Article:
Do you have a copy of your birth certificate handy? If so, you might want to make sure there are no typos: correcting one isn’t the easiest thing to do.
Most of us likely have two things in common: we’ve never had much of a reason to read our own birth certificate and we likely don’t have a copy immediately handy.
If you fall into either of those categories, you might want to take action.
This suggestion comes after reading about a 37-year-old Georgia woman who discovered too late that her birth certificate contained a minor typographical error: it listed her as a male instead of a female.
Most of the time, when someone actually needs her birth certificate, there’s a specific reason because there’s a specific task that needs to be accomplished, whether it’s getting a passport or a new driver’s license. In this woman’s case, she was trying to get her license renewed, a process that should not require, in my opinion, a birth certificate.
In this case, because the certificate listed her as male, Georgia’s DMV told her she’d have to schedule a pap smear with her doctor and have him send the results, notarized, to the office.
She ended up working it out through a less “hands-on” method when an inquiry by Atlanta’s WAGA-TV got involved, and state officials were able to confirm that the same person was listed as the mother to her children on their birth certificates, thereby proving the otherwise obvious: she must be an F instead of an M, after all.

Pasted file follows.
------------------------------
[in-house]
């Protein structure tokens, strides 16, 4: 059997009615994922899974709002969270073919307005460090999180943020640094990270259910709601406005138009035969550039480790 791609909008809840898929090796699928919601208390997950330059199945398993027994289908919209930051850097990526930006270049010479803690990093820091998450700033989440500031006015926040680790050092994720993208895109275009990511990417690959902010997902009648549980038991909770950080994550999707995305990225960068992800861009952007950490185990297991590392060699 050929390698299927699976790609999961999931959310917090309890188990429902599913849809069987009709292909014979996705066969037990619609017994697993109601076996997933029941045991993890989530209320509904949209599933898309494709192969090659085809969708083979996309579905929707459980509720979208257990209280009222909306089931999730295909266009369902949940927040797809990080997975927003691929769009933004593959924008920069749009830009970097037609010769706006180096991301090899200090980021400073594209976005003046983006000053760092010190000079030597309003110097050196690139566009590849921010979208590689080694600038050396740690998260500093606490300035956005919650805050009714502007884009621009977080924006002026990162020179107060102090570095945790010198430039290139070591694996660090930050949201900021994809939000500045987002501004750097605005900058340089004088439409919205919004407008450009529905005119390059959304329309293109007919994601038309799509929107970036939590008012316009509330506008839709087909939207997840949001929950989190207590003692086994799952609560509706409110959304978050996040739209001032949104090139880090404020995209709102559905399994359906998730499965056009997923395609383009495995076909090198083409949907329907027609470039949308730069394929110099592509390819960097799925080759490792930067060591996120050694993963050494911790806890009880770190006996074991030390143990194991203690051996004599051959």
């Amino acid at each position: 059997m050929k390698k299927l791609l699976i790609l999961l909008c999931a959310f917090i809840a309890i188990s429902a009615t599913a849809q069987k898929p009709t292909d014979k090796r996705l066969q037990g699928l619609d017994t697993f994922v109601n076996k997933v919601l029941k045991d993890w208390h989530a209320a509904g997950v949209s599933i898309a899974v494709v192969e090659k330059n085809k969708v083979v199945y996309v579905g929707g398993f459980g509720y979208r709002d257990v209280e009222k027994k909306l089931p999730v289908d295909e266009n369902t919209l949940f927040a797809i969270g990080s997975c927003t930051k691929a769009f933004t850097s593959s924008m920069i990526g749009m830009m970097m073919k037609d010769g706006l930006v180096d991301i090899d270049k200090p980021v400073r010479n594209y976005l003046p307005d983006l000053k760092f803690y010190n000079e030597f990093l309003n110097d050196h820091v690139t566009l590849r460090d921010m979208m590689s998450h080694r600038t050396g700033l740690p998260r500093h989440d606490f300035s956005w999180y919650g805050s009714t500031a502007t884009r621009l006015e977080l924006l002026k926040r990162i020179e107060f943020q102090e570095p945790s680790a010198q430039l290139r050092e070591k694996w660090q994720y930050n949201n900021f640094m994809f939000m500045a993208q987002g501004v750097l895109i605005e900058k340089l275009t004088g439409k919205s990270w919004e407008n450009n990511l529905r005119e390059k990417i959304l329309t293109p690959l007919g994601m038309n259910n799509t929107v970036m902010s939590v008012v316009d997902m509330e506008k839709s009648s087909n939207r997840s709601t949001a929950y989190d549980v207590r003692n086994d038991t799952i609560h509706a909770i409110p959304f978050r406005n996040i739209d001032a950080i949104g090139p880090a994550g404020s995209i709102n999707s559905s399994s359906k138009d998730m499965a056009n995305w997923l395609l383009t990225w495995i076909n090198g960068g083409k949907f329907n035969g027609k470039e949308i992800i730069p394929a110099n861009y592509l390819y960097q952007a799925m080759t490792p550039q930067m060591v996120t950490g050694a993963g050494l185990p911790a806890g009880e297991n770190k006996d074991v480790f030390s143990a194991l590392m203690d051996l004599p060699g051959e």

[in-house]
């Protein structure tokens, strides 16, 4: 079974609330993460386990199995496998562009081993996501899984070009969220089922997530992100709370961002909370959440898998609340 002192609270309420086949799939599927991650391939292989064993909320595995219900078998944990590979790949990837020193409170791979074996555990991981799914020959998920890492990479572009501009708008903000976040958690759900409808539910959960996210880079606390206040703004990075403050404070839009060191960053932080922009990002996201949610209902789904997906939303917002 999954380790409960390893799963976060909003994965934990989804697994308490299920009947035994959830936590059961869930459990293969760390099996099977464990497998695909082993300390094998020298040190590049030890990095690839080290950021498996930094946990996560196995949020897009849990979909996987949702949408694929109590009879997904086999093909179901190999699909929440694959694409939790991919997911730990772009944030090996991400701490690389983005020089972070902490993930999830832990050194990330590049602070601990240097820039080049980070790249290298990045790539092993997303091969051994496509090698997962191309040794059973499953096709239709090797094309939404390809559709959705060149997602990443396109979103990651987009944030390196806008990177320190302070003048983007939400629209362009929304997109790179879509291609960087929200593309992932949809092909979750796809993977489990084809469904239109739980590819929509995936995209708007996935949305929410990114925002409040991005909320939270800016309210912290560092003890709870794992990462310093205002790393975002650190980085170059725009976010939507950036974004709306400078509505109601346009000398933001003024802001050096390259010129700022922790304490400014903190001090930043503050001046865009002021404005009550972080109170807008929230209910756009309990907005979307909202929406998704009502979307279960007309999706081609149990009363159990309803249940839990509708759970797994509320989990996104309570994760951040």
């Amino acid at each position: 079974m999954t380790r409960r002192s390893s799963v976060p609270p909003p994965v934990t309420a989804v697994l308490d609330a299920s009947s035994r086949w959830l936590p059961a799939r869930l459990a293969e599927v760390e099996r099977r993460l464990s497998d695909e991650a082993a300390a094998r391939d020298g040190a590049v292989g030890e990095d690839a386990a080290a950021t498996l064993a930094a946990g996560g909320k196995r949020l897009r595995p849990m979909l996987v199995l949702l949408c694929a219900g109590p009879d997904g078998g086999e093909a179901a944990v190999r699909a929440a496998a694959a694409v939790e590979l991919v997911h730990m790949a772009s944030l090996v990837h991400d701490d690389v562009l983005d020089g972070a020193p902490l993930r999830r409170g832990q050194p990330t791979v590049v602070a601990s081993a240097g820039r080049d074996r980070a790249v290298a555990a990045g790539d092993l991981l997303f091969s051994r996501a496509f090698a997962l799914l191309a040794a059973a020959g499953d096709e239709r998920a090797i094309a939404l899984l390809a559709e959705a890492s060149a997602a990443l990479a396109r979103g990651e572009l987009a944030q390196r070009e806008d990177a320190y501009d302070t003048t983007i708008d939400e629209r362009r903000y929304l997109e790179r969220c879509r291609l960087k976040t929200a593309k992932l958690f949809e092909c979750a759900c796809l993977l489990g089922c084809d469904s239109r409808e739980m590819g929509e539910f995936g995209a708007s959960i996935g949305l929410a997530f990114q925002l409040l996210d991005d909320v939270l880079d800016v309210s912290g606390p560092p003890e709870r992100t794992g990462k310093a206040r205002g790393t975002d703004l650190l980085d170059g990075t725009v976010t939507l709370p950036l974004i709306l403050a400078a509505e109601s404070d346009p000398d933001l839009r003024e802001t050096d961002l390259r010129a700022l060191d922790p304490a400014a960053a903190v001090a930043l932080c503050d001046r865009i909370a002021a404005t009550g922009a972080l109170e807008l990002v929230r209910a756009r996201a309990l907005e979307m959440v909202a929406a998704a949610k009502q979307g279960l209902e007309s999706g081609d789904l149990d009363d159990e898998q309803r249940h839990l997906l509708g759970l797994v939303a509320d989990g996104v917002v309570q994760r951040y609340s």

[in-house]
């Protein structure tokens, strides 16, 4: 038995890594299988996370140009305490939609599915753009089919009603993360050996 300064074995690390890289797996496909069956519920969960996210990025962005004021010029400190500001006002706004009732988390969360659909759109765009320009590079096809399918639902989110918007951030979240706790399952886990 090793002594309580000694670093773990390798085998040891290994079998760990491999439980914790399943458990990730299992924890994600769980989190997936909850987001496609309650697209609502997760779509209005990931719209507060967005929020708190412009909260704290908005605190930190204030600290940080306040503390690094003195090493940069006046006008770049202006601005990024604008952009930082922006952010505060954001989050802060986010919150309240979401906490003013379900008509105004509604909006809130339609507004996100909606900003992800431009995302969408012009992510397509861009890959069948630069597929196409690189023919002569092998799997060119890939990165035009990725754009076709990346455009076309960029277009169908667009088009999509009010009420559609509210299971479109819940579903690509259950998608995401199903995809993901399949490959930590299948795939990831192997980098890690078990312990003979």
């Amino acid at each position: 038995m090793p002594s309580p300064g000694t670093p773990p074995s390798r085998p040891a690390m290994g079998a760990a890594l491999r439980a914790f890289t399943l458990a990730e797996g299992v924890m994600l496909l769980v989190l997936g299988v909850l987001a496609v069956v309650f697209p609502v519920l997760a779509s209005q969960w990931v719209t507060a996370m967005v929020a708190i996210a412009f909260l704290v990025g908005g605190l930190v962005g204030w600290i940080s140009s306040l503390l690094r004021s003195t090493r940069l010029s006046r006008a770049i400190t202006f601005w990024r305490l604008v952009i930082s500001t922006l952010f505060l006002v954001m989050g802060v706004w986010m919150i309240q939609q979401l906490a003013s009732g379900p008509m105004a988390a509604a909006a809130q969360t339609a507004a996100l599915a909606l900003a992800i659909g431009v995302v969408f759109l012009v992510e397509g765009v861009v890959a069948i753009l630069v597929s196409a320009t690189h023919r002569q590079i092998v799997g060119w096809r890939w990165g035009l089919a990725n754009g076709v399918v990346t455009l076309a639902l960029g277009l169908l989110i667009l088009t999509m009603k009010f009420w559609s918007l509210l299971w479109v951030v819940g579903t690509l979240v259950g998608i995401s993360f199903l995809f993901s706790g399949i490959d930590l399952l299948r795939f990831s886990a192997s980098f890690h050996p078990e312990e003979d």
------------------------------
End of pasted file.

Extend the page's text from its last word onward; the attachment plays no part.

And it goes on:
When I moved back to South Carolina from nearly four years in Virginia, I had to get a copy of my birth certificate to get my South Carolina driver’s license renewed. It made no sense to me: they already knew who I was as I was still in their system. I had a valid Virginia driver’s license. It was my impression that South Carolina and Virginia were sufficiently acquainted with each other and cooperated well enough that such confirmation would have been easy to accomplish.
Virginia’s Department of Transportation issued me a Virginia driver’s license when I presented my South Carolina driver’s license as valid photo identification. South Carolina could have saved itself a lot of time — and me as well — if it would have likewise accepted Virginia’s driver’s license as valid identification that it should have been able to crosscheck with my driver’s license.
Of course, South Carolina isn’t exactly a state always associated with the concept of playing well with others. (And it seems quite pleased with this fact a good deal of the time.)
If you don’t have your birth certificate, you might want to consider getting a copy while you aren’t in a time crunch: that way, you’ll know whether there’s a mistake and, if you find one, you’ll have time to deal with it when nothing as important as a valid driver’s license is hanging over your head. You never know when you might actually need it; saving yourself the hassle of trying to correct a mistake is worth it.